Saturday, March 03, 2007


My Dad passed away two years ago tomorrow. I asked a friend of mine who lost her father, "When do you stop crying?" She said you never really do. And she's right. I still cry when I have moments of almost picking up the phone to call him or bouts of missing him. But, I now have more and more moments when I'm smiling, even laughing, remembering him. I feel sorry for people who didn't know my Dad. He really was terrific. And funny.

Bobby gave the eulogy and preached Dad's funeral. Below is the eulogy to help those of you who knew him remember and others to get a glimpse at who you missed:

". . . a life is a lot more than a list of dates and places. It’s a person – a personality. I want to share something personal about Bobby, but I hesitate to do so, because, for one, he’s my father-in-law and I don’t know where to begin or end. For another, I know that the things I remember about him, or appreciate about him the most, are likely different from many of things that are special to others. More than that, I know that many of you knew Bobby much longer than I did – some maybe all his life, or perhaps all your life. Besides from all that, I understand that the man I knew later in his life was very different from the young man I’ve seen pictures of and heard the stories about.

The man I knew was a new creation, because Christ had changed his life. So I encourage you to reflect on your memories of Bobby, as I share with you just a few of mine.

When I think of Bobby I especially remember a big man with large hands. That’s one of the first things you noticed about Bobby when you were a young man wanting to date his daughter. It was kind of intimidating. But I quickly got over that because Bobby had a way of carrying a conversation, and making a total stranger feel just like an old friend. Bobby liked to just sit around, enjoy a good conversation and a cup of coffee. He had a good sense of humor. He could tell a joke. He could make a face. He told lots of stories about characters with the most colorful nicknames that you felt like you knew by the time the story was over. Bobby enjoyed simple pleasures. He liked to “piddle” around in the garage. He took pleasure in nature. He liked to watch birds and animals. He liked to root for the Wildcats. And he enjoyed country music. Those are the things he liked to do. Alisa and Karen were always trying to expand his horizons. They used to say he was in a rut. I said it was more like a trench. But Bobby seemed to understand something a lot of people don’t now-a-days: those things were enough to make him content – and that’s a good thing.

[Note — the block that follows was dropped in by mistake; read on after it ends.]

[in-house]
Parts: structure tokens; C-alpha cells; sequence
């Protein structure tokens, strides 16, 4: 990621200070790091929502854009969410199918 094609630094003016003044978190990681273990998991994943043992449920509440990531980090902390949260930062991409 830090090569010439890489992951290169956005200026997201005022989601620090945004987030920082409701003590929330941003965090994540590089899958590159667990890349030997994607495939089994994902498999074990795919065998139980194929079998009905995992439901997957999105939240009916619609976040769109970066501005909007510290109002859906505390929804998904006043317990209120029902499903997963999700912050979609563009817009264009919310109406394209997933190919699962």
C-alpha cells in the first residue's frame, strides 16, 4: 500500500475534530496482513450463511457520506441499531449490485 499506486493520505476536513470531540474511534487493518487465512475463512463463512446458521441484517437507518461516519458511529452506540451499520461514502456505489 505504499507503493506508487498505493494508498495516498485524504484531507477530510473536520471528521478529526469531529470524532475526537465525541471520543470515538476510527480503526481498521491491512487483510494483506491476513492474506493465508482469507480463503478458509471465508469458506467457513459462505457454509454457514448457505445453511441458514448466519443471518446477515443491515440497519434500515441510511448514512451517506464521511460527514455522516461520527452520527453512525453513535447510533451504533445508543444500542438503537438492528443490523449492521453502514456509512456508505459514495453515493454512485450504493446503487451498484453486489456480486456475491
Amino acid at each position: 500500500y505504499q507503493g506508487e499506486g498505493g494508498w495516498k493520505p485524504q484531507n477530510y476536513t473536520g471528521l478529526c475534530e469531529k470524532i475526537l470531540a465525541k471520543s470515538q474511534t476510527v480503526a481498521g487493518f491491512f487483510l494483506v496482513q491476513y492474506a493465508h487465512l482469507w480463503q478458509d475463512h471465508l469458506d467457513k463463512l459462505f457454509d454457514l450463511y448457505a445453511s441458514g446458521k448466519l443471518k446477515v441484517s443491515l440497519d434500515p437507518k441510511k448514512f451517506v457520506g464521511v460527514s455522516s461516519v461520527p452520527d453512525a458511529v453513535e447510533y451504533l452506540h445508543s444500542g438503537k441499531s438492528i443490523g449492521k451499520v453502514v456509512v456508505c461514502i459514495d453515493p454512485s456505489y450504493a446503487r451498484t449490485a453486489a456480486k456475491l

More important, Bobby was a kind and gentle man. He was always willing to help out others. He was a person others depended on, confided in, and looked to for advice and strength, especially during hard times. He had a reputation of being tighter than bark on a tree, because, much to Mary’s chagrin, he would make due with anything, and absolutely would not throw anything away. I later found out that his reputation wasn’t true; he was a generous man who simply did without so that he could provide better for his children – who he was so proud of. That’s the man I knew. That was the man redeemed by Christ. That’s the one I remember.

As I just mentioned, late in his life Bobby returned to his faith in Jesus Christ that he first professed as a young man. He made that faith public when, at Christmas, in 1997, he was baptized into the body of Christ at Southeast Christian Church, in Louisville, Kentucky. Of all the things that Bobby did in his life, the one thing that is most important today, the one thing that makes everything else seem trivial by comparison, was to place his trust in Jesus Christ. It is, therefore, that aspect of his life that we will especially commemorate today.

As it so happened, it wasn’t long after Bobby’s baptism that his health problems became apparent. Over the years his health decreased, until at last both his body and mind were destroyed by disease. In the end, however, he fought the good fight, he finished the race, and he kept the faith.

Bobby lived the three score and ten years allotted to him. He died old and full of days. Bobby passed from this world on Friday, March 4th, at 4:50 pm, at Norton’s Suburban Hospital, in Louisville, Kentucky.
It was appropriate that as he was gathered unto his own he was surrounded by his own. In the final seconds of his life, I read from Psalm 16. And as I read the final verse – “In Your presence is fullness of joy; At Your right hand are pleasures forevermore.” – Bobby breathed his last, and serenely departed from this life, as if to say that he had at that very moment entered into that eternal joy.


RosieBoo said...

Aww, I love that picture of you and your Dad at your wedding. Your Daddy always reminded me of Christopher Plummer (Capatin Von Trapp in Sound of Music)

My memories of Mom come in waves much like yours....know that your sister here understands...

Anonymous said...

I enjoyed the memories of 'Uncle' Bobby.
He was a wonderful man. You were lucky to have him in your life.

Someone gave this to me after my Dad died. We were not as close as I would have liked,not like you and your Dad. It really touched me.

'Our parents cast long shadows over our lives. When we grow up, we can imagine that we can walk in the sun, free of them. We don't realize, until it's too late, that we have no choice in the matter;they are always ahead of us.

We carry them within us all our lives-in the shape of our face, the way we walk, the sound of our voice, our skin, hair, hands and our heart. We try all our lives to separate ourselves from them, only when they are gone do we find we are indivisible.'

-Richard Eyre

Hope you are well...

Your cousin Tami